Safety

Dial 911 to get emergency (police/medical/fire) help.

Although down somewhat in recent years, crime is still a problem in certain areas of the city. Most violent crime occurs in areas that would not be frequented by tourists. Visitors to the area should be aware that the theft of laptop computers, phones, and other items from automobiles is a common occurrence. Always store valuables in the cargo compartment of one’s car and make sure it is locked.
Motorists who drink and drive will face stiff penalties if one’s blood alcohol concentration is above the legal limit (0.08). Police routinely set up checkpoints along major roads where all drivers must pass through and show their license and registration to check for intoxicated people.
Vehicles are required by law to yield to pedestrians in crosswalks. However, the law is not universally followed. Take care to watch for turning traffic when crossing streets.
Areas on the east side of the city along the streets of Livingston Avenue, Main Street, and Mount Vernon between Parsons and Alum Creek sometimes see violent crime. These areas should be avoided at night. Additional areas to avoid at night include Cleveland Avenue between I-670 and SR-161 and the area east of High Street near the OSU campus.
On the West side of town, a sliver of neighborhoods around Broad St. and east of I-270 South are relatively safe during the day, but not at night. Generally, areas outside of the I-270 loop (the Outerbelt) are safer and more peaceful than areas inside, although the area around Brice Road and I-70 is not safe. Safe areas inside I-270 include the Arena District, the Short North District, Clintonville, Northwest Columbus, Upper Arlington, Grandview Heights, Worthington, Dublin, much of German Village and Bexley.

Getting Around

By bus
The COTA bus service can take you to most important places in the city, which should be about 5 blocks away from any conceivable location you need to go to. This service costs $2.75 for an Express bus and $2.00 for a Local/Crosstown bus. Transfers for a Local/Crosstown bus are free, but transfers between bus types, such as from a Local to an Express route, are subject to an upcharge. Ask for one from the bus driver when you pay your fare.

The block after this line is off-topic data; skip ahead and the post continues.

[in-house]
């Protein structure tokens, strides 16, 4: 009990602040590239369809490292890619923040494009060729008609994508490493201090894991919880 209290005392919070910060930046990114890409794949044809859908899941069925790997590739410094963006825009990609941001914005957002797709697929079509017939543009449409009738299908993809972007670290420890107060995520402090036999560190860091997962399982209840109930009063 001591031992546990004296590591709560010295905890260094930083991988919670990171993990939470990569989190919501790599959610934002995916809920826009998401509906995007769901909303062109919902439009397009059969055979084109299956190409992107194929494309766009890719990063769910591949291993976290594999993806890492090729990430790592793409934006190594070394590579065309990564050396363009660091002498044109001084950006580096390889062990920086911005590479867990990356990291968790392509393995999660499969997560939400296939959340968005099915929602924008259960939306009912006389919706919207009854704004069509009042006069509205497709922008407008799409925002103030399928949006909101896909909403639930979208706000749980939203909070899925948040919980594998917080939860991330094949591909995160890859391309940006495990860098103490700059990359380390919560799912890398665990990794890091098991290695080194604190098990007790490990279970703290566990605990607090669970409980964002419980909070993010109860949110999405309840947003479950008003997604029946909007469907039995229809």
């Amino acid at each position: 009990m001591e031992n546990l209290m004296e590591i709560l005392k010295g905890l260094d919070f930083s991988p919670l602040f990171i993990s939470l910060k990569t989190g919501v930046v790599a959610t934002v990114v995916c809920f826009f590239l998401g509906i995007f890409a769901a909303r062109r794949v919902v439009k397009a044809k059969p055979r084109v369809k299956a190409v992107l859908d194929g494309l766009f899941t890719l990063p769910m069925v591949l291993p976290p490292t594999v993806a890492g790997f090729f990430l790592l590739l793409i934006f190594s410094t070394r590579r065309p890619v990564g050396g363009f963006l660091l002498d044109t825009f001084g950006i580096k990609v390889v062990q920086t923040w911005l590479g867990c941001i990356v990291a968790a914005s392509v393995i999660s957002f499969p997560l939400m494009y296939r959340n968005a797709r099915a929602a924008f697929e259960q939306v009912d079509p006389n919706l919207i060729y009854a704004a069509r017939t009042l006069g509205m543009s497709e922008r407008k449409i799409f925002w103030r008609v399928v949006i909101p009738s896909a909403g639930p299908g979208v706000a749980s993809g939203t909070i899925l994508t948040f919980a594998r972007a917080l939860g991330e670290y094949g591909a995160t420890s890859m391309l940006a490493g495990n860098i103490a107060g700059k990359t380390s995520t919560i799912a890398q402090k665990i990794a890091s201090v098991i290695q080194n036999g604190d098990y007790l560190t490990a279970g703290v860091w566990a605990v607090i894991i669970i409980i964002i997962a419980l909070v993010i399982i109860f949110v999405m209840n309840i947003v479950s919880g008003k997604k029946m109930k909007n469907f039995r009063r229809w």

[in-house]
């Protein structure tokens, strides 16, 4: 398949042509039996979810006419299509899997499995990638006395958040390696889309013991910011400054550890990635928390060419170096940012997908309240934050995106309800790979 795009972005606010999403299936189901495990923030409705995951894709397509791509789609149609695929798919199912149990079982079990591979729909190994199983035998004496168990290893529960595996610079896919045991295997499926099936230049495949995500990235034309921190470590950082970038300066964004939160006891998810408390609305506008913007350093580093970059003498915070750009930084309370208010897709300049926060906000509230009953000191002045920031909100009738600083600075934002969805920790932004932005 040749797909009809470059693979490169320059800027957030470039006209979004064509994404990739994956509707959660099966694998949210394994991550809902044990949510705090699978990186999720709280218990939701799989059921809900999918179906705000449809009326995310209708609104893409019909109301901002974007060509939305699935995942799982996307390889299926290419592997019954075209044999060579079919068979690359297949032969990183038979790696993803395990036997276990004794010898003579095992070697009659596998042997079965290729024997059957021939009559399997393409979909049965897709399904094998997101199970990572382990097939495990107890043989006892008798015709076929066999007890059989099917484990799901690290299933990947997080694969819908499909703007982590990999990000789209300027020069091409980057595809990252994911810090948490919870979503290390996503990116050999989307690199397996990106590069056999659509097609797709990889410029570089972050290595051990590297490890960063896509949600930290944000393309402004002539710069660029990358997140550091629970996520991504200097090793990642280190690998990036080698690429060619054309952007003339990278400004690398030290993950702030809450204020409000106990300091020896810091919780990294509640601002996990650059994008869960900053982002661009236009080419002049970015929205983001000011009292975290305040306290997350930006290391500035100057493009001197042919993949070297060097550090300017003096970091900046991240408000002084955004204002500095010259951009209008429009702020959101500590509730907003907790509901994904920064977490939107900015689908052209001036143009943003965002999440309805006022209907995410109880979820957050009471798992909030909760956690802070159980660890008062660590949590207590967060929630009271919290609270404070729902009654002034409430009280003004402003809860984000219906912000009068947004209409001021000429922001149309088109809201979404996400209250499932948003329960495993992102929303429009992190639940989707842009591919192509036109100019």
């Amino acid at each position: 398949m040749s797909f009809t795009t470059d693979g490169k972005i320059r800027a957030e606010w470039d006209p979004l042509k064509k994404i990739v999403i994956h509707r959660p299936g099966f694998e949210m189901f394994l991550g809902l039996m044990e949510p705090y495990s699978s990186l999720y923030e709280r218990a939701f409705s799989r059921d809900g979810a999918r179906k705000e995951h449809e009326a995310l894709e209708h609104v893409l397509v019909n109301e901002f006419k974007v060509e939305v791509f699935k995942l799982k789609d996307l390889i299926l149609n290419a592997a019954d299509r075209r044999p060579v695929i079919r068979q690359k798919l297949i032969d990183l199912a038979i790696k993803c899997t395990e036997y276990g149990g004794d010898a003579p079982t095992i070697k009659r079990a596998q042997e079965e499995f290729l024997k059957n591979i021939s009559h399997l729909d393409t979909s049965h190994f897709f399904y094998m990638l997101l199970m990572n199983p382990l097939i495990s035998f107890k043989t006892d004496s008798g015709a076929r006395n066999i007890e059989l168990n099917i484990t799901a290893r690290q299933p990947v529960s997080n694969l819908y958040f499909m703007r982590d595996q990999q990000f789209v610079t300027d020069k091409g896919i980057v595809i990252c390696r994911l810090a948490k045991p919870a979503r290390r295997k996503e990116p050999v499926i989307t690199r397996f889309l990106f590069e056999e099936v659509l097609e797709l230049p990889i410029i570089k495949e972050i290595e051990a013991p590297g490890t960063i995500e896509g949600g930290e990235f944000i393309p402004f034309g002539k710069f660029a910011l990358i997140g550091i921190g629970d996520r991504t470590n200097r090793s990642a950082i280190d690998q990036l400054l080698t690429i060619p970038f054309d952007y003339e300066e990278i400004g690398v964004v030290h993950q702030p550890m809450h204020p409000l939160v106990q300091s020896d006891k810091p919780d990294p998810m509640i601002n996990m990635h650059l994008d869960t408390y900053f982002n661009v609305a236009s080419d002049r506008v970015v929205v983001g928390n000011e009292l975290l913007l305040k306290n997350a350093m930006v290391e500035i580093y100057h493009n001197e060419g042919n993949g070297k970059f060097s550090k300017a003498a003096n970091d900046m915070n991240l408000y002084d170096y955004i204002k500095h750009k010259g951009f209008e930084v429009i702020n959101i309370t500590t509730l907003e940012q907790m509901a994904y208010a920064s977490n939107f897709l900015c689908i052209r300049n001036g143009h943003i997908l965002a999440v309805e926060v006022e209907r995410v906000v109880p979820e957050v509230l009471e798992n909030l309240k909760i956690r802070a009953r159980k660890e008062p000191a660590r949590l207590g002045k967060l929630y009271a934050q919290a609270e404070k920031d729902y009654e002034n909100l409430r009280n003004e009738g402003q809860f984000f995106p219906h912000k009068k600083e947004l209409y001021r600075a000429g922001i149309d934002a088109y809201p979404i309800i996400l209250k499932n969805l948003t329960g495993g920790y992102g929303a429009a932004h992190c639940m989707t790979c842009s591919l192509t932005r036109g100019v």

By foot
The entire corridor of High St (US Route 23) from Clintonville in the North to Merion Village in the South is extremely pedestrian-friendly, though it does pass through some less-than-scenic areas, particularly the few blocks between campus and the short north. Downtown Columbus is a walkable city with most attractions located within a 20 minute walk of each other. The Columbus Landmarks Foundation conducts walking tours, too.

By car
Columbus is a car-centric city, with usage of a car required outside of the areas directly surrounding downtown. Parking is extensive (and reasonably priced) at almost all major destinations. There are many surface lots and garages around the city. There are only a few areas of the city, like the Short North, where parking can be hard to come by; those locations all feature abundant valet parking at an affordable $5 per vehicle. Keep in mind that U-turns are illegal citywide in Columbus. Downtown is a short ten minute drive ($20 taxi fare) from Port Columbus (the airport) via I-670W.